Trebonde opened the door without waiting for a response and faced the mob. He cut off a shrew of a woman at the head of the mob about to speak.


    “Olda, I presume.”


    He took a slow, deliberate step forward with the hood ominously shrouding his face in darkness and flexed his grip on the Daedric artifact. The mob reflexively took a step back, clearing a space. He raised the Oblivion forged mace so that one fanged skull, with eyes now glowing green in anticipation, stared into hers. He took another step forward and once again the mob stepped back, but Olda’s feet were locked in place and she was left alone before him.


    “I am not a demon. I am thee Champion of Demons! I allow you to live; I allow this village to live only as a favor to the one called Azzada for his service. Try my mercy any further and see your world drowned in blood! For this mace craves your souls.”


    He paused to let the words sink in and waved the mace in its dark glory before them.


    “Speak a single word of our passing and He, the Lord of Terror, the Prince of Domination will hear. Speak a single word and I will hear. Should I need return, your lives will know only darkness and despair for all eternity!”


    Another pause and the mob remained as silent as a grave. Without a word, he broke into a confident stride straight through the center of the gathering. The villagers scattered before him like a breaking wave and Amari hurried to follow in the wake of his flapping cloak.


    Once clear of the mob, she nervously whispered, “Trebonde, you’re scaring me.”


    “Shh! I think they bought it! Just keep walking and don’t look back.” He hissed back.


    “So, it was all just an act?” She sighed in relief.


    He flashed a grin at her. “Of course!”


    As Dragon Bridge faded into the distance, they began to slowly relax; hardly believing they manage to survive yet another trial. Amari streteched with her hands behind her head and was surprised with how ell her clothing fit. Azzada’s daughter had inherited their mother’s Breton blood and this was the first time Amari had comfortable clothes since Robber’s Gorge. She could care less that the muddy path was splashing across her new dress. They didn’t chafe and the sun was warm! Although it was a dress… she didn’t know how well she could run in it.


    Trebonde turned in confusion when he heard fabric tear and saw Amari cutting a slit along the leg with her dagger.




    He shrugged, “Maybe you can start a new fashion trend.”


    They plodded along in silence awhile and others travellers began appearing on the road as the neared Solitude.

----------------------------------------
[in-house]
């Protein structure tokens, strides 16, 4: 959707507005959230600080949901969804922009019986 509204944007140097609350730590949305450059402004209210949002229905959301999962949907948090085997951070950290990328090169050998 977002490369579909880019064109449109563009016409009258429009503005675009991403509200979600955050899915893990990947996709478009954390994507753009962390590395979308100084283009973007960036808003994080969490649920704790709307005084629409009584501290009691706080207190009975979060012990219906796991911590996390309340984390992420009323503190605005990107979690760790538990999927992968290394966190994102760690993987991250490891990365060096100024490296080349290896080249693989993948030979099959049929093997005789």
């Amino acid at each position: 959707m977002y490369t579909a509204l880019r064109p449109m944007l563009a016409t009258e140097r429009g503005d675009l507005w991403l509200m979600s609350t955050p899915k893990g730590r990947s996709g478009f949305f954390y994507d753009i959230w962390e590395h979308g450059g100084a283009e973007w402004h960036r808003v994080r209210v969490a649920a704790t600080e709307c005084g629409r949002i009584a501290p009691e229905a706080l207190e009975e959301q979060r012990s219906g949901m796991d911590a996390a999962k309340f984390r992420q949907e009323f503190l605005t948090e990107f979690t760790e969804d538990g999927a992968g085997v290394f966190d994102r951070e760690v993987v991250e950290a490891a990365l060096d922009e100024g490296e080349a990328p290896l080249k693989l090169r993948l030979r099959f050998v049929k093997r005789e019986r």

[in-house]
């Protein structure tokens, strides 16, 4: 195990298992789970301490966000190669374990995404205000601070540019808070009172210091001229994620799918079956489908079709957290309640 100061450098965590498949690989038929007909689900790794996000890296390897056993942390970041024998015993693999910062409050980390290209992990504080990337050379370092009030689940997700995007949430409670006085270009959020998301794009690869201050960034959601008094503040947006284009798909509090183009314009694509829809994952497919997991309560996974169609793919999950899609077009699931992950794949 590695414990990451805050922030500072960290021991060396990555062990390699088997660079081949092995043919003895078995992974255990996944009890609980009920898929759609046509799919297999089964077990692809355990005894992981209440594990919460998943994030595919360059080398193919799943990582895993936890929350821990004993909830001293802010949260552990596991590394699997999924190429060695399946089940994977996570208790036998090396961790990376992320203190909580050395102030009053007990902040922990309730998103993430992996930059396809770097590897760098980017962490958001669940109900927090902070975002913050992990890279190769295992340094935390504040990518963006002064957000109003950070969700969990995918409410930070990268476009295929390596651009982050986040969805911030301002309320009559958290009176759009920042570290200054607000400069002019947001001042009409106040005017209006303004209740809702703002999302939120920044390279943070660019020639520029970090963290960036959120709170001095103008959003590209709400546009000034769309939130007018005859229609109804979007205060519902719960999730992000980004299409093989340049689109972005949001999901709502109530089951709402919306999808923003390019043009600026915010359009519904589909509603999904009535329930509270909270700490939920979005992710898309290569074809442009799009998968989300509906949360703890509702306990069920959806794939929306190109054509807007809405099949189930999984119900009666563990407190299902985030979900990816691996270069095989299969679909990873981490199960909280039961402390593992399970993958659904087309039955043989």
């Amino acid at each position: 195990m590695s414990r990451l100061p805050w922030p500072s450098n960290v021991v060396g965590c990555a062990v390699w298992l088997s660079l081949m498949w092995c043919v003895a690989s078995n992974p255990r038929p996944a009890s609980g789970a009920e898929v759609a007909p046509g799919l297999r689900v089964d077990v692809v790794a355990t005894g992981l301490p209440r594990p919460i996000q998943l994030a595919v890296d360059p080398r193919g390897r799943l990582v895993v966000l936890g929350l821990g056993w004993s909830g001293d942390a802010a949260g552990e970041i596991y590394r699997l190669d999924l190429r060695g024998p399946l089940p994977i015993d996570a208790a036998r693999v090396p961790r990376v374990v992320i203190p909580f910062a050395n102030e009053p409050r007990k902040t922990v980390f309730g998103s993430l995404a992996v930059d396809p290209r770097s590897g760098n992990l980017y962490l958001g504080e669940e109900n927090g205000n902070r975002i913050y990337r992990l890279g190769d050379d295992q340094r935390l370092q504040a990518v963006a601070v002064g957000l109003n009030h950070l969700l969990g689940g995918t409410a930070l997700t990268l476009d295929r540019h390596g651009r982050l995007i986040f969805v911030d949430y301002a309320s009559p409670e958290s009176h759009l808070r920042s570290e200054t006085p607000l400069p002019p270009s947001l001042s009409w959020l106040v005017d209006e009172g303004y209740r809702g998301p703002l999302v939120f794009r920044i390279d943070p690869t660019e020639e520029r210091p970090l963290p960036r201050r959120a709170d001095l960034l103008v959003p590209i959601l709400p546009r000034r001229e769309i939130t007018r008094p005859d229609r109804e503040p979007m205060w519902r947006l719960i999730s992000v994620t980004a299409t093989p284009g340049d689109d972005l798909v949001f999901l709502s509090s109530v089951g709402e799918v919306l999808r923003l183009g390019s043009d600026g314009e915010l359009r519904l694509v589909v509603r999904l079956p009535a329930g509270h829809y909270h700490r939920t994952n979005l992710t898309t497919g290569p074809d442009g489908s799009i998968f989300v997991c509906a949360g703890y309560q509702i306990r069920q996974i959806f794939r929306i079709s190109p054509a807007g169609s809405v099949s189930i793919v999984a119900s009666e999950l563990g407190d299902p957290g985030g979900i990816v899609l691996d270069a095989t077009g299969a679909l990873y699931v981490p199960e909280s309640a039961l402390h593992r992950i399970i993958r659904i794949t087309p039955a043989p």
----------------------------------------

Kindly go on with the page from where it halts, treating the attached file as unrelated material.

“Trebonde… Are we the bad guys?”


    “What? That’s an odd question.”


    “It’s Azzada and the villagers. They were all so scared.”


    “That? Everything was civil until those villagers started a fight. I only did what was needed to survive. Really, that was the most peaceful route; nobody was even hurt.”


    It still didn’t sit well with her. “But it wasn’t just them. Everywhere we go people die or attack us. Robber’s Gorge, Karthwasten, Markarth, and now Dragon Bridge are all in ruin or chaos.”


    “Maybe we’re just so good they can’t deal with our presence?”


    Amari glared at him and he raised his arms in surrender.


    “Alright some serious shit follows us around, but did you enjoy it?”


    “Um...” They both had lived through Amari’s feelings during destroying the Toad thanks to Molag Bal’s mental rape projecting the memories for all to see.


    “Well, he deserved it. Where they situations you wanted? No? Problem solved; not the bad guys.”


    His thinking was so direct, but Amari didn’t know how to refute it. He continued:


    “Now, I’m not saying we’re the ‘your Holiness’ good guys type, just a normal pair of sods trying to survive.”


    “Normal?” Amari laughed at the notion.


    Trebonde couldn’t help but laugh too. “We can try, or at least fake it!”


    “Still”—Amari continued, holding herself tightly—“I… I don’t think you should use the Mace anymore.”


    Anger flashed across Trebonde’s face. He could do as he pleased! The thought came and went before Trebonde could even process it, but Amari sensed it and flinched.


     “I… I won’t… when I wield it, I can feel its will; its power. Killing isn’t enough for it… every time I wield it, it’s like I’m trapped in the bowels of that House again.


    “Thank you... I don’t want to lose you too.”


    They walked in silence for a time after that. More travelers trickled onto the path and soon they were lost in a stream of famers, soldiers, and adventurers. The silence was filled with the idle chatter of daily routines. Crop yields, bandit sightings, a merchant’s new wares, weather. Weather. Weather that now carried Peryite’s Gift.


    She rubbed the mark the Prince had left on her; it still stung and itched. What had he said? ‘A boon for the times to come.’ Damn it! She finally discovered what the skull rune, Va Moriastarn, did, sort of. Now she had a new mark of unknown purpose!


    The path had been steadily rising and to her right Skyrim stretched out before her: beautiful, harsh, free, unforgiving. Amari moved to remove her hood, but was stopped by Trebonde.


    “Not yet. We’re wanted remember.”


    Amari had forgotten they had broken out of the mines. They were criminals! With a bounty!


    “Markarth! The guards!” She squeaked.


    “They are the least of my worries for now. I don’t think that city will be in condition to collect anytime soon; besides, we’re not even in the Reach anymore. Those guards have no jurisdiction here in Haafingar.” He shook his head and double checked for eavesdroppers with the motion. “No, it’s the two Vigilants that were at Karthwasten that worry me.”


    “But we were helping Tyr—“ Amari couldn’t finish the priest’s name, “But we’re on their side. Anyway those two were killed…”


    “I know and now their killer is dust; no evidence of him remains. That’s what worries me. Those two knew exactly who we were and that we were with Tyranus. I didn’t think much of it at the time, but he sent out a bundle of letters with that Forsworn wannabe boy.”


    “The one that still owes me money?”